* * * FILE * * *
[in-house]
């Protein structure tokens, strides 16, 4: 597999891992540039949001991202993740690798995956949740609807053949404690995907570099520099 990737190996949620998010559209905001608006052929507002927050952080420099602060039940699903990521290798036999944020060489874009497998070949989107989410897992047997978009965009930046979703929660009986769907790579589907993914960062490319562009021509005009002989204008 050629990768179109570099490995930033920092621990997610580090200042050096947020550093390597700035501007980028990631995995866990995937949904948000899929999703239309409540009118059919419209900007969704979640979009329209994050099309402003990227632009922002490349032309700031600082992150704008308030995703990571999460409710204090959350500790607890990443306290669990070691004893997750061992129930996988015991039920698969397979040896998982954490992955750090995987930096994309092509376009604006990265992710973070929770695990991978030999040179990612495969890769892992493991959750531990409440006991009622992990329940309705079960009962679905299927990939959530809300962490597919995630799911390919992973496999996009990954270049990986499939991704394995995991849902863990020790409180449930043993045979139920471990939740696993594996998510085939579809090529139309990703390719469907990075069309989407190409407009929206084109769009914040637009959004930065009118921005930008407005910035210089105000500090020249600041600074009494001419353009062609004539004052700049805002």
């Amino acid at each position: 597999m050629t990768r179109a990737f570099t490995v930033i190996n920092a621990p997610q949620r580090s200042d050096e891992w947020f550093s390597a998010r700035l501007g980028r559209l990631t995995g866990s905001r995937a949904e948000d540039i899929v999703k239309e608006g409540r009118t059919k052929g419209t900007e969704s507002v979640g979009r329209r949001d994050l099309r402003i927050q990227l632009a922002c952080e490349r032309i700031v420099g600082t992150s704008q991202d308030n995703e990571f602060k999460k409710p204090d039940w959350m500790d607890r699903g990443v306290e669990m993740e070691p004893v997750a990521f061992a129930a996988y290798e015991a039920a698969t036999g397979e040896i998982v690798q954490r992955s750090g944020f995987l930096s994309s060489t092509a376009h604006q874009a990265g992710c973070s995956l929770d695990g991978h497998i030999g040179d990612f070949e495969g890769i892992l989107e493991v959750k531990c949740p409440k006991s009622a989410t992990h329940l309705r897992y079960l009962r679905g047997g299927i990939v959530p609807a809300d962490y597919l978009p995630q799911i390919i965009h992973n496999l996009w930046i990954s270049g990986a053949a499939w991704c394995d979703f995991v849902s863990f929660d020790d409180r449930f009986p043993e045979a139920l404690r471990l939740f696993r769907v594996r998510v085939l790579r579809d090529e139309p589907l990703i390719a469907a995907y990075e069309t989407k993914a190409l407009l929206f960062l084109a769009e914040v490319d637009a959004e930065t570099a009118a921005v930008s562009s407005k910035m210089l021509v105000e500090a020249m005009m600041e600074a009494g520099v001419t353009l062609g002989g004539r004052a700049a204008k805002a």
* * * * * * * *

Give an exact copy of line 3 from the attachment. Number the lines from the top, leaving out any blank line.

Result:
């Amino acid at each position: 597999m050629t990768r179109a990737f570099t490995v930033i190996n920092a621990p997610q949620r580090s200042d050096e891992w947020f550093s390597a998010r700035l501007g980028r559209l990631t995995g866990s905001r995937a949904e948000d540039i899929v999703k239309e608006g409540r009118t059919k052929g419209t900007e969704s507002v979640g979009r329209r949001d994050l099309r402003i927050q990227l632009a922002c952080e490349r032309i700031v420099g600082t992150s704008q991202d308030n995703e990571f602060k999460k409710p204090d039940w959350m500790d607890r699903g990443v306290e669990m993740e070691p004893v997750a990521f061992a129930a996988y290798e015991a039920a698969t036999g397979e040896i998982v690798q954490r992955s750090g944020f995987l930096s994309s060489t092509a376009h604006q874009a990265g992710c973070s995956l929770d695990g991978h497998i030999g040179d990612f070949e495969g890769i892992l989107e493991v959750k531990c949740p409440k006991s009622a989410t992990h329940l309705r897992y079960l009962r679905g047997g299927i990939v959530p609807a809300d962490y597919l978009p995630q799911i390919i965009h992973n496999l996009w930046i990954s270049g990986a053949a499939w991704c394995d979703f995991v849902s863990f929660d020790d409180r449930f009986p043993e045979a139920l404690r471990l939740f696993r769907v594996r998510v085939l790579r579809d090529e139309p589907l990703i390719a469907a995907y990075e069309t989407k993914a190409l407009l929206f960062l084109a769009e914040v490319d637009a959004e930065t570099a009118a921005v930008s562009s407005k910035m210089l021509v105000e500090a020249m005009m600041e600074a009494g520099v001419t353009l062609g002989g004539r004052a700049a204008k805002a």